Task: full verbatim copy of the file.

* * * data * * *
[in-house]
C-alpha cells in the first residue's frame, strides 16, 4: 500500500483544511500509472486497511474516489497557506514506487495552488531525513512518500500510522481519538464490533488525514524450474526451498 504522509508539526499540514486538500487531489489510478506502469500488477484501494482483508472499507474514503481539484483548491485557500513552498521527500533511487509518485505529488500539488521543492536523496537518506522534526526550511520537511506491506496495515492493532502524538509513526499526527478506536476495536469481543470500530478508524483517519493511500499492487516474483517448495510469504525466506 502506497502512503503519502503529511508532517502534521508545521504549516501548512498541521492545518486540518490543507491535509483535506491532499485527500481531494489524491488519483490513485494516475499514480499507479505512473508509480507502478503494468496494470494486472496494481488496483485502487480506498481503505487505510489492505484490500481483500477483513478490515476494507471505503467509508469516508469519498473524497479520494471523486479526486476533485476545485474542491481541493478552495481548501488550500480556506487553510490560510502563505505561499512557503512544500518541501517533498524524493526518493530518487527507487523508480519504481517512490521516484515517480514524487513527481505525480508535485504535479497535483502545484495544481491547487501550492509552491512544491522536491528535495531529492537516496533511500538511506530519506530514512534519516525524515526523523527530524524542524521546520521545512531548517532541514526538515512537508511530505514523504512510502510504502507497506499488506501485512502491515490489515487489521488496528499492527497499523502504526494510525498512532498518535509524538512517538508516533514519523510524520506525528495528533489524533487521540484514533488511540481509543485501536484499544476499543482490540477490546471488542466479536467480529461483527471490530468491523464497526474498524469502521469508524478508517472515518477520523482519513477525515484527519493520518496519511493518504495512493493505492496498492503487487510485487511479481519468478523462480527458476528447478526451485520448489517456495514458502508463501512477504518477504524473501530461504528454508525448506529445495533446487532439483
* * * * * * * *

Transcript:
[in-house]
C-alpha cells in the first residue's frame, strides 16, 4: 500500500483544511500509472486497511474516489497557506514506487495552488531525513512518500500510522481519538464490533488525514524450474526451498 504522509508539526499540514486538500487531489489510478506502469500488477484501494482483508472499507474514503481539484483548491485557500513552498521527500533511487509518485505529488500539488521543492536523496537518506522534526526550511520537511506491506496495515492493532502524538509513526499526527478506536476495536469481543470500530478508524483517519493511500499492487516474483517448495510469504525466506 502506497502512503503519502503529511508532517502534521508545521504549516501548512498541521492545518486540518490543507491535509483535506491532499485527500481531494489524491488519483490513485494516475499514480499507479505512473508509480507502478503494468496494470494486472496494481488496483485502487480506498481503505487505510489492505484490500481483500477483513478490515476494507471505503467509508469516508469519498473524497479520494471523486479526486476533485476545485474542491481541493478552495481548501488550500480556506487553510490560510502563505505561499512557503512544500518541501517533498524524493526518493530518487527507487523508480519504481517512490521516484515517480514524487513527481505525480508535485504535479497535483502545484495544481491547487501550492509552491512544491522536491528535495531529492537516496533511500538511506530519506530514512534519516525524515526523523527530524524542524521546520521545512531548517532541514526538515512537508511530505514523504512510502510504502507497506499488506501485512502491515490489515487489521488496528499492527497499523502504526494510525498512532498518535509524538512517538508516533514519523510524520506525528495528533489524533487521540484514533488511540481509543485501536484499544476499543482490540477490546471488542466479536467480529461483527471490530468491523464497526474498524469502521469508524478508517472515518477520523482519513477525515484527519493520518496519511493518504495512493493505492496498492503487487510485487511479481519468478523462480527458476528447478526451485520448489517456495514458502508463501512477504518477504524473501530461504528454508525448506529445495533446487532439483